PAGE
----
Israel warns time is running out before it launches strike on Iran

Growing body of opinion suggests that Iranian response to an attack would be muted

Kim Sengupta
Saturday 28 January 2012 01:00 GMT
Ehud Barak warned that soon, even a surgical strike on Iran might fail to stop it making a nuclear bomb
Ehud Barak warned that soon, even a surgical strike on Iran might fail to stop it making a nuclear bomb

Economic sanctions by the European Union and the United States can only be allowed a limited time period to prevent Iran from attempting to acquire a nuclear arsenal before a military strike must be contemplated, Israeli leaders have declared.

The tough public stance from Tel Aviv comes amid conflicting reports on the readiness of the Israeli military establishment to carry out an attack on Iran.

One account claims that Israel's security agencies have concluded that the turmoil predicted from a strike, and the likely response from Tehran, has been widely exaggerated. However, a senior British official told The Independent that the hierarchy of the intelligence service, Mossad, and the armed forces continued to have deep trepidation about conflict in the region.

Speaking at the Davos economic summit yesterday, the Israeli Defence Minister, Ehud Barak, yesterday warned that a situation could be rapidly reached when even "surgical" military action could not block the Tehran regime from getting the bomb. "We will know early enough whether the Iranians are ready to give up their nuclear weapons," following measures such as the recently announced EU oil embargo, he said.

Mr Barak continued, "We are determined to prevent Iran from turning nuclear. It seems to us to be urgent, because the Iranians are deliberately drifting into what we call an immunity zone where practically no surgical operation could block them".

Two months ago, Mr Barak had warned that a war with Iran "will be no picnic". But reports emanating from Israel maintained that the Defence Minister and the Prime Minister, Benjamin Netanyahu, have now accepted analysis that the scope of possible Iranian retaliation will not be as far reaching as previously thought.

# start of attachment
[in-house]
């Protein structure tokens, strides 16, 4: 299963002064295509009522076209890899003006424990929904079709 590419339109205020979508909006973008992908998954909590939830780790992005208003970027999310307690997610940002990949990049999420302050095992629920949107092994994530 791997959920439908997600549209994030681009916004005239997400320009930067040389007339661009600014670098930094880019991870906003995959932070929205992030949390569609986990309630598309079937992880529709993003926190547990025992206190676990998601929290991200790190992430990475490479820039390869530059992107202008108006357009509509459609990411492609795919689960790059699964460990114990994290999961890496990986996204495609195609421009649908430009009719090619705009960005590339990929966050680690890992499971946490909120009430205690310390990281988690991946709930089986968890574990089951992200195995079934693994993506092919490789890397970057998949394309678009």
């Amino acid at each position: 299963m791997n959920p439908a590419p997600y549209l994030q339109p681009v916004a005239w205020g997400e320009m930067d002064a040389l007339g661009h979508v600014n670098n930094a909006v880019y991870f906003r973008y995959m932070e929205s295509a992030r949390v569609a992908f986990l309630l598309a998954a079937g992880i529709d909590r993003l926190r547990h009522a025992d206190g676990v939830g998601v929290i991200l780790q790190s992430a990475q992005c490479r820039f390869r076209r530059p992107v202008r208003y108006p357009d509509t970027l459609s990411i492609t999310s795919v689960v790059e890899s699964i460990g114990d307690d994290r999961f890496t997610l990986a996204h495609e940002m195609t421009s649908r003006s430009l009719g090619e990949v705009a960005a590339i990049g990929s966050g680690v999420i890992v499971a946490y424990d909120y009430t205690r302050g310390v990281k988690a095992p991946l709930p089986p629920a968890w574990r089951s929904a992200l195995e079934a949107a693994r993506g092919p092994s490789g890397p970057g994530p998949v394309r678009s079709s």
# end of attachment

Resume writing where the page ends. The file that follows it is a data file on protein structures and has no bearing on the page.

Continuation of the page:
A paper published by the Begin-Sadat Centre for Strategic Studies holds that the fear of Iranian missile attack against Israel has been overblown and would cause only relatively minor damage. Another paper by the Institute of National Security Studies at Tel Aviv University co-authored by Amos Yadlin, a former chief of military intelligence, argues that Tehran's could only close the Strait of Hormuz, a key oil trading route, as it has threatened to do, for a very short time. In any event, it would also mean that Iran's own oil exports would be stopped.

In 1981 Israeli warplanes destroyed the Osirak nuclear site being built by Saddam Hussein's regime in Iraq. In 2007, in another attack, a facility in Syria the UN nuclear watchdog concluded could be a secretly built nuclear reactor was similarly attacked.

Iran with nuclear weapons would become almost invulnerable, Major General Amir Eshel, the chief of the Israeli army's planning division has warned in a public meeting in Jerusalem.

He recounted that a visiting senior Indian officer was asked why Delhi did so little to retaliate against Pakistan following the Mumbai attacks, which many suspect had been organised by elements close to the Pakistani secret service.

"When the other side has a nuclear capability and is prepared to use it, you think twice" the Indian officer is said to have replied.

However, the senior British official, who is in close touch with the Israeli security establishment, stressed: "It is the politicians [in Israel] who are in more in favour of a military strike. Mossad and the IDF (Israeli Defence Forces) are concerned with the fallout of that on Israel and across the region."

The official added that all the indications were that the Iranian leadership has not yet decided whether to actually produce nuclear weapons, but would like to be in a position where they would be able to do so comparatively quickly if necessary. At present the country was between two to three years from producing a conventional nuclear weapon, he added.

The Iranian president Mahmoud Ahmadinejad offered to revive talks with the West, Russia and China and blamed "enemies" for sabotaging previous talks earlier this week.

The regime has offered International Atomic Energy Agency (IAEA) inspectors access to visit nuclear sites to ascertain that weapons are not being built, but also stated that the right to enrich uranium and produce nuclear fuel will not be surrendered.

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